Ian Fette (イアンフェッティ)
ifette at google.com
Mon Jun 15 19:35:46 PDT 2009
2009/6/15 Joseph Pecoraro <joepeck02 at gmail.com>
> c) fun things would happen with a SHA collision! ;)
>> c) Hehe, I think I detect a hint of sarcasm. If there is a SHA1 collision
>> then you'd probably make a lot of money!
> C is a serious concern. SHA-1 collisions are now 2^51 -
> This time I didn't detect sarcasm =)
> I was actually aware of that paper. I saw it on Reddit this past week, and
> although they complained about the fact that it has not yet been reviewed I
> think it could very well be valid. Its been known that SHA1 has been
> theoretically broken (not perfect 2**80) for some time now: (2005)
> However, its application in this Repository idea is not to be a
> cryptographically secure hash, it would just be to perform a quick,
> reliable, hash of the contents and to produce a unique identifier. There
> would be no security concerns in the impossibly rare chance that two scripts
> hashes collide. Just add some whitespace to the text somewhere! It would
> even be easy to debug when with standard tools such as Firefox's Firebug and
> Webkit's Web Inspector. Hahaha =)
In the event of a collision there would be huge issues - imagine running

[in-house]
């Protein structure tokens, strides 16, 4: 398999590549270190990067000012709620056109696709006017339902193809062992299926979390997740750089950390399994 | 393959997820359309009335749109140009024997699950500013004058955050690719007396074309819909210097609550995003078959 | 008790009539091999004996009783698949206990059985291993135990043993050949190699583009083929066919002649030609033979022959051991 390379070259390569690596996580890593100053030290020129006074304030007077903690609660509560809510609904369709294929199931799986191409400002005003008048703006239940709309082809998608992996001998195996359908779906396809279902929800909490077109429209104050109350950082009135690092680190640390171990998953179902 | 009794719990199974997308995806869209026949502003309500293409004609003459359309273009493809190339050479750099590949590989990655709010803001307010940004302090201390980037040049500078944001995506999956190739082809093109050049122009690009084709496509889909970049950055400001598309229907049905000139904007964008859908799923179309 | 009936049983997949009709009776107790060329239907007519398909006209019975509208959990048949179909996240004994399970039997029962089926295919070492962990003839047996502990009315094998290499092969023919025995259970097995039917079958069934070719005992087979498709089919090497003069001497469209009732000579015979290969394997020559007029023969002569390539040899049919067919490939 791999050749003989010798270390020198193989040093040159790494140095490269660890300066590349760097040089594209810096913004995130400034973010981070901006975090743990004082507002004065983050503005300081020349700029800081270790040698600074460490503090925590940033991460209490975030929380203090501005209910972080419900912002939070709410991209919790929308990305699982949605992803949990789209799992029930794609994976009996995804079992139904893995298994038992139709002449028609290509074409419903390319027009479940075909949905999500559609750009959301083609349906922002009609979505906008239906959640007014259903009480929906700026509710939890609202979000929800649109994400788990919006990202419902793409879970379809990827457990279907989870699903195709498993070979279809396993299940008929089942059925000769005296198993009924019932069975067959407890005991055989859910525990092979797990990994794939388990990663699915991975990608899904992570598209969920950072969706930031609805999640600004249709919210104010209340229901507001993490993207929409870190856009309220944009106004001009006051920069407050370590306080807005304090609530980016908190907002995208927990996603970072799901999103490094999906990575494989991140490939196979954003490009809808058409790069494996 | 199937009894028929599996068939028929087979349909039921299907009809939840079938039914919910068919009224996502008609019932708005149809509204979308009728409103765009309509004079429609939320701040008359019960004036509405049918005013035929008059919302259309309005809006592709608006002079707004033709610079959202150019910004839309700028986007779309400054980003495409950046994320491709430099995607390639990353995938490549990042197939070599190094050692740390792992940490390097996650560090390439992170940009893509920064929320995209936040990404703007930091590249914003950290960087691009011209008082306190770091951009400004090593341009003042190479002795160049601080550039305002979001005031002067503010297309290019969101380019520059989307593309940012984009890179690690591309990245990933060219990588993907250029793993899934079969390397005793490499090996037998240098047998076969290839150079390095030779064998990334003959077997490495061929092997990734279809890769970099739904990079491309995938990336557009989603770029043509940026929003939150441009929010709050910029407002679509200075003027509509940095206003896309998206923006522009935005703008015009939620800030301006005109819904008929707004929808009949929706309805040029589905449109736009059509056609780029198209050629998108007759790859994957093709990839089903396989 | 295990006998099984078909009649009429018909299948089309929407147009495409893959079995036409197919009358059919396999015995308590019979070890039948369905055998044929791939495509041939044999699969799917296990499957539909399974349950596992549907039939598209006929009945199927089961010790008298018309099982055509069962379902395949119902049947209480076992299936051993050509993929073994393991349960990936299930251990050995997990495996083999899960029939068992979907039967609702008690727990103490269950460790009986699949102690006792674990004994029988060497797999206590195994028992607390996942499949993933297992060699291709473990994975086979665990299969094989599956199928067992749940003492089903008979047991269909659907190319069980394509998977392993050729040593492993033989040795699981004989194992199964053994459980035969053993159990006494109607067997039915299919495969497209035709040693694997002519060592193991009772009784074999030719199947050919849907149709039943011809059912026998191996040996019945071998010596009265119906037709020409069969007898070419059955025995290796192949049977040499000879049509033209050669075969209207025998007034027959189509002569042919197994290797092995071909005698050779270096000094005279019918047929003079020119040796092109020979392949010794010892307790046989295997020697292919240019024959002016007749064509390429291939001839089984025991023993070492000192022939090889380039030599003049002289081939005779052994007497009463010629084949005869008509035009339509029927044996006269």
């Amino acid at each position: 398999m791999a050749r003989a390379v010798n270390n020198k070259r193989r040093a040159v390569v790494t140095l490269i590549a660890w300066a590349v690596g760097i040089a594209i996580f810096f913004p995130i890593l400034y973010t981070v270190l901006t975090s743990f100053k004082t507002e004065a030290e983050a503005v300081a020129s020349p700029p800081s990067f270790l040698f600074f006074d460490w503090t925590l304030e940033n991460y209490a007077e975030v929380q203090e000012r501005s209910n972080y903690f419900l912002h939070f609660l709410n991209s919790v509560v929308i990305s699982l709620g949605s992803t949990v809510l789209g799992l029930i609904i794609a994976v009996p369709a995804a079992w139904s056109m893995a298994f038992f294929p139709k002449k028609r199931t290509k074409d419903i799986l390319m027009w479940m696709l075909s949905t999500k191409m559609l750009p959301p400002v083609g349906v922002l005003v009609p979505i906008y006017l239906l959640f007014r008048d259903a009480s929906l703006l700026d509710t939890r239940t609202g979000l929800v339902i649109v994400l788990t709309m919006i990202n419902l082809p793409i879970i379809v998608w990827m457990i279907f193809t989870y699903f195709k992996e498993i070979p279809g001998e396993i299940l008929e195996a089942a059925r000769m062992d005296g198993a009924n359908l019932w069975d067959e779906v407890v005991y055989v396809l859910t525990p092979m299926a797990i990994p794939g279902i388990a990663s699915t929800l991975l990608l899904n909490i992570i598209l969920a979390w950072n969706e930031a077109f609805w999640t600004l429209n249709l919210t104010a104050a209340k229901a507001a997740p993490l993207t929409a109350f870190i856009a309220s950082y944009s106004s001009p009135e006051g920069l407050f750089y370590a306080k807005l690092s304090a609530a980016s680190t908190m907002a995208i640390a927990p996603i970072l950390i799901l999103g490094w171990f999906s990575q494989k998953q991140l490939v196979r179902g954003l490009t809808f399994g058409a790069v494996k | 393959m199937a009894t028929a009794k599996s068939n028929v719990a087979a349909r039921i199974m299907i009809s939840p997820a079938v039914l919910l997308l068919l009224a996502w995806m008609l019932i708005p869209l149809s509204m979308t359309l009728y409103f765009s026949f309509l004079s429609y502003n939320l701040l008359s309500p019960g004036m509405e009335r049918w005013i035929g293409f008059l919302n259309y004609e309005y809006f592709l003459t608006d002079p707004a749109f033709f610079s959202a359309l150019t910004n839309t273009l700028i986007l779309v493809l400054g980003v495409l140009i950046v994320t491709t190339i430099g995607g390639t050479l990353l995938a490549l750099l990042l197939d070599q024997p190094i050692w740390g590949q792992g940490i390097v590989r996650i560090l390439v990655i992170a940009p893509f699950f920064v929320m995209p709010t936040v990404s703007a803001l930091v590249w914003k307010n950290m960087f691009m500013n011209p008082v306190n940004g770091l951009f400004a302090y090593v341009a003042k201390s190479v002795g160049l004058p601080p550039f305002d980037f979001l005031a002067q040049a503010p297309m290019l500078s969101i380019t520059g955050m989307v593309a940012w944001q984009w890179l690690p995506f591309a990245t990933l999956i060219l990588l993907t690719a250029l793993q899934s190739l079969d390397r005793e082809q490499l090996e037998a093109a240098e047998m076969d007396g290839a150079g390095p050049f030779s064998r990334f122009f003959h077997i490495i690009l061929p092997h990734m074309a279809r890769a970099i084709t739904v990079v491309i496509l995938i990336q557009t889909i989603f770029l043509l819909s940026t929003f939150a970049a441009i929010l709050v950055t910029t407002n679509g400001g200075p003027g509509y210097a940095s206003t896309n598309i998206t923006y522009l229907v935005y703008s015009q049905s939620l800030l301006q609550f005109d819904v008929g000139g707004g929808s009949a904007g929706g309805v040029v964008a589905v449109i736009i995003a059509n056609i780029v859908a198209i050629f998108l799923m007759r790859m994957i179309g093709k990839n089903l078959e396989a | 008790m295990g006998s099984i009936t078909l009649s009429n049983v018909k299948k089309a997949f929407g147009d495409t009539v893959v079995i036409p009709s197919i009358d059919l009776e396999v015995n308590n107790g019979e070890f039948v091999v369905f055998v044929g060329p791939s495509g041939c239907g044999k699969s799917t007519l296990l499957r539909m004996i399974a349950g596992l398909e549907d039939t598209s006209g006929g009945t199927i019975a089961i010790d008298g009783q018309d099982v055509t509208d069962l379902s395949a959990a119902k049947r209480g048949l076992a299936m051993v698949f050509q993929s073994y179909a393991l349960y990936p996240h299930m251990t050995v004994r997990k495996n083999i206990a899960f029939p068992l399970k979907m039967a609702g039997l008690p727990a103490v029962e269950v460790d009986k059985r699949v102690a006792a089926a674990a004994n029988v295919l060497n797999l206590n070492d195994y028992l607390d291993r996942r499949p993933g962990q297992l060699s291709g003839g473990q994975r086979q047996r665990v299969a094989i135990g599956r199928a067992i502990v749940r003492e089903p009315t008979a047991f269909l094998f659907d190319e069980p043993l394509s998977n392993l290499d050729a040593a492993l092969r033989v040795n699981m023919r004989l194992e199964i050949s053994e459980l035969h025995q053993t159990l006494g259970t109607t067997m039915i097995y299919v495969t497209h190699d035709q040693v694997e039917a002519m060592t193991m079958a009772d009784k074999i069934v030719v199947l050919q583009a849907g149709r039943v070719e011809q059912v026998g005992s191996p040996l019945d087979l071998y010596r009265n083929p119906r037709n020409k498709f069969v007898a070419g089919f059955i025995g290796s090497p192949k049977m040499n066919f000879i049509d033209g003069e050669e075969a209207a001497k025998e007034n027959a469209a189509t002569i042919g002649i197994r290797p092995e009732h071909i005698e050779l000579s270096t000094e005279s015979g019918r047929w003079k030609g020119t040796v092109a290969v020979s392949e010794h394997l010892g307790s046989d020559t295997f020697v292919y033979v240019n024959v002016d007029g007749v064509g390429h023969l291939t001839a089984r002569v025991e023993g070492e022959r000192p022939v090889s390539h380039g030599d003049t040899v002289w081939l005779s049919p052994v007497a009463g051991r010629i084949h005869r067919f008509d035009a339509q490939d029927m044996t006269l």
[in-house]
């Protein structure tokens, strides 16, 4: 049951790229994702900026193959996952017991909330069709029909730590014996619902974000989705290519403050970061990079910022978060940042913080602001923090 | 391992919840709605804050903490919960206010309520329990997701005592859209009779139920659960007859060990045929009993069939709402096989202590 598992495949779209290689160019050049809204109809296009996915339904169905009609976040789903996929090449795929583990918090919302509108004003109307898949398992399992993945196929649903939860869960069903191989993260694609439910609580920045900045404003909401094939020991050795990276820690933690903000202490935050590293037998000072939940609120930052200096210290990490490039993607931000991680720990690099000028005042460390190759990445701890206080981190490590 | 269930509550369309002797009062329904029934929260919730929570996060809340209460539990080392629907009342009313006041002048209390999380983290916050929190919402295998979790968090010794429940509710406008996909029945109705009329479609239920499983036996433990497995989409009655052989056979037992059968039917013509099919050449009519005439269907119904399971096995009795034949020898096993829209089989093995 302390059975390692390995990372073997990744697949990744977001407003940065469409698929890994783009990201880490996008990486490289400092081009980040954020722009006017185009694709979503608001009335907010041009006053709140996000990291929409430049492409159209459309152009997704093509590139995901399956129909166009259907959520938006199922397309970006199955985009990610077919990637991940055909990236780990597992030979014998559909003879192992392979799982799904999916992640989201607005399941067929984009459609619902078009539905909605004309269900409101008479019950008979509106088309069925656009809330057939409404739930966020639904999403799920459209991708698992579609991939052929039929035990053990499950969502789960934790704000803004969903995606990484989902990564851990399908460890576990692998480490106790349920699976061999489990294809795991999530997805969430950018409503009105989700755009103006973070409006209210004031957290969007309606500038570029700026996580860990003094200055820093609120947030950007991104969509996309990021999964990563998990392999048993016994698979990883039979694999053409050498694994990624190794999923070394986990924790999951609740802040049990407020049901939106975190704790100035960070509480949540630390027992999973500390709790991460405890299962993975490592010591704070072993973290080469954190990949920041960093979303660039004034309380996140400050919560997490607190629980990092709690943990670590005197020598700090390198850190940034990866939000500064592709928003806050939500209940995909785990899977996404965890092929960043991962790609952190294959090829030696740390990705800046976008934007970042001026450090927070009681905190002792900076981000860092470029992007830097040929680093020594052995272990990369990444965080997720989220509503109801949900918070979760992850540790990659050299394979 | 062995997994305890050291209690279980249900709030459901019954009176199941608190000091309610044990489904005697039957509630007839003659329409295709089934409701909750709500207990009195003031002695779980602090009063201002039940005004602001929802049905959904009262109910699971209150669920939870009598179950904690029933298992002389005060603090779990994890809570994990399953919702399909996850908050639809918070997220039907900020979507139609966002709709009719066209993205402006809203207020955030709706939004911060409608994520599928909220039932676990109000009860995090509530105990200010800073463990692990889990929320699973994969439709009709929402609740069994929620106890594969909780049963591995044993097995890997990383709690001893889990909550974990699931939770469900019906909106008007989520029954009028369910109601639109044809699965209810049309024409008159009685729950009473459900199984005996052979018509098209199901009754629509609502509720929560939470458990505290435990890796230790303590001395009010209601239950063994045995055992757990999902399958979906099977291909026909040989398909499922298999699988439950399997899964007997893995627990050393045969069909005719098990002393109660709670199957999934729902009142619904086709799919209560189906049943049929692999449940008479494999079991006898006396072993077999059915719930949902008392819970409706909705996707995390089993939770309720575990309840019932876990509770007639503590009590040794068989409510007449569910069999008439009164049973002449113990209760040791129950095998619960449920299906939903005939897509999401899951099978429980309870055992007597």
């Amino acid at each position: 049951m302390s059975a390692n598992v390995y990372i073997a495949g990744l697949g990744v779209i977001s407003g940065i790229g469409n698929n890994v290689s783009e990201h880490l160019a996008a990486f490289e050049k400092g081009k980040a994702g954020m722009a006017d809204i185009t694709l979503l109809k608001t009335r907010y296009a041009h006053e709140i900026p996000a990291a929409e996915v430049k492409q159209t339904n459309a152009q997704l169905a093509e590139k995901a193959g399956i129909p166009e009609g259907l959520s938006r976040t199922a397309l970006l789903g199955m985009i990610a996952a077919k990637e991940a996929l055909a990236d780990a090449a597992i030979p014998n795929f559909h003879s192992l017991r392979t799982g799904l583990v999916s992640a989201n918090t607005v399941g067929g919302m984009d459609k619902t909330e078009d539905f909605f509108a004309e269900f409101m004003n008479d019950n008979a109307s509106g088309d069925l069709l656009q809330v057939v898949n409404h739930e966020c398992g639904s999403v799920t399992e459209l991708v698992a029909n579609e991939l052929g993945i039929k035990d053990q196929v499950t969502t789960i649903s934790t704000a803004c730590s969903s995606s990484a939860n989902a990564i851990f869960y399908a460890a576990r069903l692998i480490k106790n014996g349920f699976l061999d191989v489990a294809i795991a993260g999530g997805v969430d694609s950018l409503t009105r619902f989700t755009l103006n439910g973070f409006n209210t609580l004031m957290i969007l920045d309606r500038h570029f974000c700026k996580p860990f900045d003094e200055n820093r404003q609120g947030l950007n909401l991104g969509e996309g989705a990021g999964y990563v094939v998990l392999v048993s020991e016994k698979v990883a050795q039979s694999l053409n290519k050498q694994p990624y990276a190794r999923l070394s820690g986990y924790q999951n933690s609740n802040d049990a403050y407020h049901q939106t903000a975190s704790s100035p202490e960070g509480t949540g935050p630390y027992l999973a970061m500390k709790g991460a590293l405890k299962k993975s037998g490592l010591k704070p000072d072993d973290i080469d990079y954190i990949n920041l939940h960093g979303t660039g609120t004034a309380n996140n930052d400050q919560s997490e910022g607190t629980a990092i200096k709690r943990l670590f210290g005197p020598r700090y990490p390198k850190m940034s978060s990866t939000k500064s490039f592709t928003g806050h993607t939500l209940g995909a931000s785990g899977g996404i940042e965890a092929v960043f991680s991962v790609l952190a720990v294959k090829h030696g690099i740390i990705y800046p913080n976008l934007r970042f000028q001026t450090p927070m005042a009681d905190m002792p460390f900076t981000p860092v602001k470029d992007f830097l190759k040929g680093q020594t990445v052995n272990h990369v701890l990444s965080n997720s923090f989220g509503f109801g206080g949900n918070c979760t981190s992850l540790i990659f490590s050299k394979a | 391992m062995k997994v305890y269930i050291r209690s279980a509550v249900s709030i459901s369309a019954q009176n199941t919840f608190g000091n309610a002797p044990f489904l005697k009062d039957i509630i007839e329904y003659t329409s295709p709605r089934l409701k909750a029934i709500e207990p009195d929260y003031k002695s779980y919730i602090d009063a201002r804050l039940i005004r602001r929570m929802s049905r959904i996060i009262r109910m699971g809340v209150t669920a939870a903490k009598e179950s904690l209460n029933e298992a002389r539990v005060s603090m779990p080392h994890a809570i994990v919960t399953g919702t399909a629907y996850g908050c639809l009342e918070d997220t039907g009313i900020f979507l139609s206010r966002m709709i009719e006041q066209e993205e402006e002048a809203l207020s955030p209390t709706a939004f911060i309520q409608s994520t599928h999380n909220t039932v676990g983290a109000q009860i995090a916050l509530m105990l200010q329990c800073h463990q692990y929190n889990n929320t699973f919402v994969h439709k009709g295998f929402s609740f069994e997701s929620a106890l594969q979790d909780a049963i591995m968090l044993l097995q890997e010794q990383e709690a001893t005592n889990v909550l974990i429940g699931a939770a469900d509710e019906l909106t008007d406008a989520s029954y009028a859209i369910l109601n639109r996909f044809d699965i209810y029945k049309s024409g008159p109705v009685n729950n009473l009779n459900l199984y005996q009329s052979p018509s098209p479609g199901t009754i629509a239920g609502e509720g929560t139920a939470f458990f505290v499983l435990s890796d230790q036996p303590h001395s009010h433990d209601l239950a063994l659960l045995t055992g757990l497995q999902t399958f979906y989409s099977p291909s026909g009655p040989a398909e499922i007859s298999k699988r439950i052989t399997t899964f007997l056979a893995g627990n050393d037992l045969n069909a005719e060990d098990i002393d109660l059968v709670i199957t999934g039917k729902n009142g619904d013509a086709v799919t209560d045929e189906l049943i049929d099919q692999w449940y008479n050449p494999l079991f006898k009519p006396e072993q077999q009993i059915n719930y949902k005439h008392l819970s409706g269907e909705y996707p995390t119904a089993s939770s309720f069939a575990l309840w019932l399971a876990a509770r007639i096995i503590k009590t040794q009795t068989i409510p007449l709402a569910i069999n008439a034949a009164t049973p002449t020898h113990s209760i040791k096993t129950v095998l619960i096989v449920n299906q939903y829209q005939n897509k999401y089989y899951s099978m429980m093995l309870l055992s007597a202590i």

someone else's script in your application. Basically XSS - someone could
take over your app, steal passwords, do bank transactions on your behalf,
Collisions are made easier in plain text than in certs given that your input
is not constrained.
> Also, Git and Mercurial (distributed version control systems) have been
> using SHA1 for the exact same purpose for years. I'm more familiar with
> Git's use of SHA1 and it uses it everywhere in the internals (file contents,
> directory listings, commit history).
There have been a number of threads about that :)
> Finally, if anyone here is seriously concerned with SHA1 just move to
> SHA-256 or SHA-512. With a repository unlikely to grow into the thousands,
> much less the millions, the chances of a collision even in 2**51
> (2251799813685248 base 10) is bold thinking ;)
The chances assuming everything is random are very low. The chances assuming
an active attacker, which is the case we're considering here, are not
1/2^51. 2^51 merely represents how much work needs to be done, or viewed
alternately, how close a plausible attack is.
> I'm not attacking anyone here, I'm just clarifying why I think SHA1 is not
> a bad choice. Collision will always be an issue when a infinite number of
> things gets reduced to a finite set of values, but the concern negligible
> when done right.
> - Joe
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